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Westley Richards Best Quality Droplock Single Trigger Rifle in 32-40

I think in the world of double rifles the very big and very small always seem to attract the most attention. I am not sure why exactly this is, but most probably because they are not that common. It is quite easy to go to a gun show or showroom and see a double rifle in the 375 - 500 size calibre but much harder to go and see a nice big bore or small bore rifle of the same quality, there just were not that many made.


This rifle no 17303 was one of 2 made with 17304 and is a best quality droplock in 32-40, we only ever made 8 in this size and only half of those were best quality, I am not sure how many had single selective triggers like these two, it weighs in at a lively 7lbs. 8ozs. The rifle remains in superb condition and is the perfect miniature Westley Richards traditional double rifle, drop lock, single selective trigger, traditional engraving and case colour hardened. For this rifle I had Superior Ammunition load a few hundred rounds of ammo.

I notice that the of the four folding leaves on the express sight, only the first one is engraved with a distance, 100 yds. I recall when I first started at Westley Richards we had a similar rifle brought into the shop and offered for sale, my fathers line of negotiation was to tell the owner the calibre was absolutely useless, so useless infact that he was quite prepared to go down the end of the range at Grange Road and let the owner try and shoot him in the arse! I can't remember if we got the rifle but luckily the challenge wasn't taken up. I think the bullet would have made the 50yds distance but obviously the man who regulated this rifle wasn't able to reach the target beyond 100yds.

This is a super little rifle and one that needs to taken out and tried on some game. There is an article about the 32-40 Cartridge here by Dave Thornblom for anybody wanting to know the history and ballistics. It confirms Dad was lucky!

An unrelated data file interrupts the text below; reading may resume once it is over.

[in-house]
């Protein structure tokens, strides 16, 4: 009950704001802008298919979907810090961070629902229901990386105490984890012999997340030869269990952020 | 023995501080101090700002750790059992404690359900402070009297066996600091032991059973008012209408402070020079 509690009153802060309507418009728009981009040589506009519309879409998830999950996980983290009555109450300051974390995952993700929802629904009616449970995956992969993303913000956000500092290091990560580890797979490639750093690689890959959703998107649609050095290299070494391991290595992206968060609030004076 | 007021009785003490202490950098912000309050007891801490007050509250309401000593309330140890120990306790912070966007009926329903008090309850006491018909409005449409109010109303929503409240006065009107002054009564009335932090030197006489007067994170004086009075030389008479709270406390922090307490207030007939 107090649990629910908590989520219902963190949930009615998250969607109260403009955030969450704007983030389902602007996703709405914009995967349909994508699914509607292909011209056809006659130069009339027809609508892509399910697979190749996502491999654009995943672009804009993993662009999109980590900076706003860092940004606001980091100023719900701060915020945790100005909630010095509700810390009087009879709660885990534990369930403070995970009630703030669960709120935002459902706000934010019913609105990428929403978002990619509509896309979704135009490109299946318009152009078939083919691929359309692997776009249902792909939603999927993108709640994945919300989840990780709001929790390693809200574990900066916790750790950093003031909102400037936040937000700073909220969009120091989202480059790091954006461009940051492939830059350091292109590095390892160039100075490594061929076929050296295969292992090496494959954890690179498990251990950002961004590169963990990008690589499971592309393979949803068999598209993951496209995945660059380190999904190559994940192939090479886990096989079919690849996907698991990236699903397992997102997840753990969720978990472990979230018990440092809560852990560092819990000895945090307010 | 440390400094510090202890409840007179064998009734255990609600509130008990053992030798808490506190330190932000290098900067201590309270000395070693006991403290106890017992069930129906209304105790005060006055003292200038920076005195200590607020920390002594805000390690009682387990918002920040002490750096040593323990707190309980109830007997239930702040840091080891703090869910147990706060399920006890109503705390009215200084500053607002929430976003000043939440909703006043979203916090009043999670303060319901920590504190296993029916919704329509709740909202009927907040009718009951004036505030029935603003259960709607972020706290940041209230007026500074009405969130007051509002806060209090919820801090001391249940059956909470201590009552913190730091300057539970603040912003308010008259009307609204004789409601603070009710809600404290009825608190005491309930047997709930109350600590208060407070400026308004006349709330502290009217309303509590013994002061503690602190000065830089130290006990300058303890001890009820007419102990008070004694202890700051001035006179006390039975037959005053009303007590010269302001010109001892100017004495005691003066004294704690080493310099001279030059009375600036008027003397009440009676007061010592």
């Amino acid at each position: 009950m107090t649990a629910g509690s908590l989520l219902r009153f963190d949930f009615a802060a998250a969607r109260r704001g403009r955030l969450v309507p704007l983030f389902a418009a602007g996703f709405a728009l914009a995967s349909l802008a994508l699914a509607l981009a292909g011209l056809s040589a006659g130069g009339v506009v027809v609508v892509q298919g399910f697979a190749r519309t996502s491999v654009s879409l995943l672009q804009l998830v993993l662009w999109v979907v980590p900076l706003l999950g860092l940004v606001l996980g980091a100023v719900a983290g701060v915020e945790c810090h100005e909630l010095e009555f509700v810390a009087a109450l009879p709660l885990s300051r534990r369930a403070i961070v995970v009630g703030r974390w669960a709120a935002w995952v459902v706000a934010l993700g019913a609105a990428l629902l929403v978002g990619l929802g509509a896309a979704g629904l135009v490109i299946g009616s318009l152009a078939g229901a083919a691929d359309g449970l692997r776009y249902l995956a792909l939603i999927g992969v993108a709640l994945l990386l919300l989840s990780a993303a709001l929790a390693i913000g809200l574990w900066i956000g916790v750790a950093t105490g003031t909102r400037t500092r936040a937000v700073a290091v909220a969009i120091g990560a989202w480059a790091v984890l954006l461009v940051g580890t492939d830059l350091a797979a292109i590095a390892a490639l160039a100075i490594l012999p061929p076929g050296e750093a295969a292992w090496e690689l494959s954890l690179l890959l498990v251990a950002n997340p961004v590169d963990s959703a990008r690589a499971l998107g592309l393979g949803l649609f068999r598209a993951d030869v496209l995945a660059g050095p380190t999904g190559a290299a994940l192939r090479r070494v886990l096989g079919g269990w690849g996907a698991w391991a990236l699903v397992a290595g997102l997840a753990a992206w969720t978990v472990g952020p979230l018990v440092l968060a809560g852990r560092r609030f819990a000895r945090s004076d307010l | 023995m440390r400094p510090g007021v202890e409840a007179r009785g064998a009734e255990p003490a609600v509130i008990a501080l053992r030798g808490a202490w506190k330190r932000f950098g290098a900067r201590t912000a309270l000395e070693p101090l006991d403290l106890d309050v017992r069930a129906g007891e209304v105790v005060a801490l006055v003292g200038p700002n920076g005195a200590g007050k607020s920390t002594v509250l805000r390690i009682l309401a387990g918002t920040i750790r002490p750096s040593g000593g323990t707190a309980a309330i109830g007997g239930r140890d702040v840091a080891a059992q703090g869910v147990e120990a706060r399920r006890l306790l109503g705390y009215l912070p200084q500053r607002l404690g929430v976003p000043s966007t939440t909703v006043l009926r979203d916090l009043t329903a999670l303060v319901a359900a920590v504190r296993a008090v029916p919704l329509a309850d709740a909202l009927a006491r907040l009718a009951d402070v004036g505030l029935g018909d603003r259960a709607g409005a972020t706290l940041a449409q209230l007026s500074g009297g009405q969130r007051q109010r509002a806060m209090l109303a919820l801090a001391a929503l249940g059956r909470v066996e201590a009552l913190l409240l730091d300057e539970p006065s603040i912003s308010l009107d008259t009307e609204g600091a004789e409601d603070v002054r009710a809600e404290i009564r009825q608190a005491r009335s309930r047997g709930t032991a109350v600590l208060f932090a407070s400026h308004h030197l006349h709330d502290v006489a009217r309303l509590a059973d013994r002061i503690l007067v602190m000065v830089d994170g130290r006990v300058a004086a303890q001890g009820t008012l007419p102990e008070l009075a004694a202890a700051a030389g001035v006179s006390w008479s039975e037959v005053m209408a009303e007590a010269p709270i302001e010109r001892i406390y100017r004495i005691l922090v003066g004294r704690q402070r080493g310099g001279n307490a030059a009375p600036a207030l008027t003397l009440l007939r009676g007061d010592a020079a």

Double Sherwood Rifle




Westley Richards record



  • neil mcveigh on January 6, 2015 at 12:16 pm

    Certainly an "arse"of a different color!
    Who had these rifles made and why,they were not cheap and really not suitable I guess for the intended purpose.
    But they are beautiful!
    P.S.Did dad have any other unusual negotiating skills?

    • Simon Clode on January 6, 2015 at 12:48 pm

      That story may have related to a Purdey 400 light, I can't exactly remember but know it was one of that class. There is no buyer identified to the sale of this rifle, I don't think it went to India but possibly as they had the money to spend on this sort of unsuitable rifle!

  • Neill Clark on January 6, 2015 at 8:03 pm

    A very pretty rifle indeed, and a calibre that's new to me, thanks for the post. The link to Chuckhawks does make me wonder why someone would order what seems to be a rifle with very limited use, but then there are any number of new calibres appearing these days, and they are all only really variations on a few long established and proven cartridges. My ideal battery would be a .275 Rigby bolt action, a .375 H & H bolt action and a .500NE double, all Westley Richards built of course. Off to dream!

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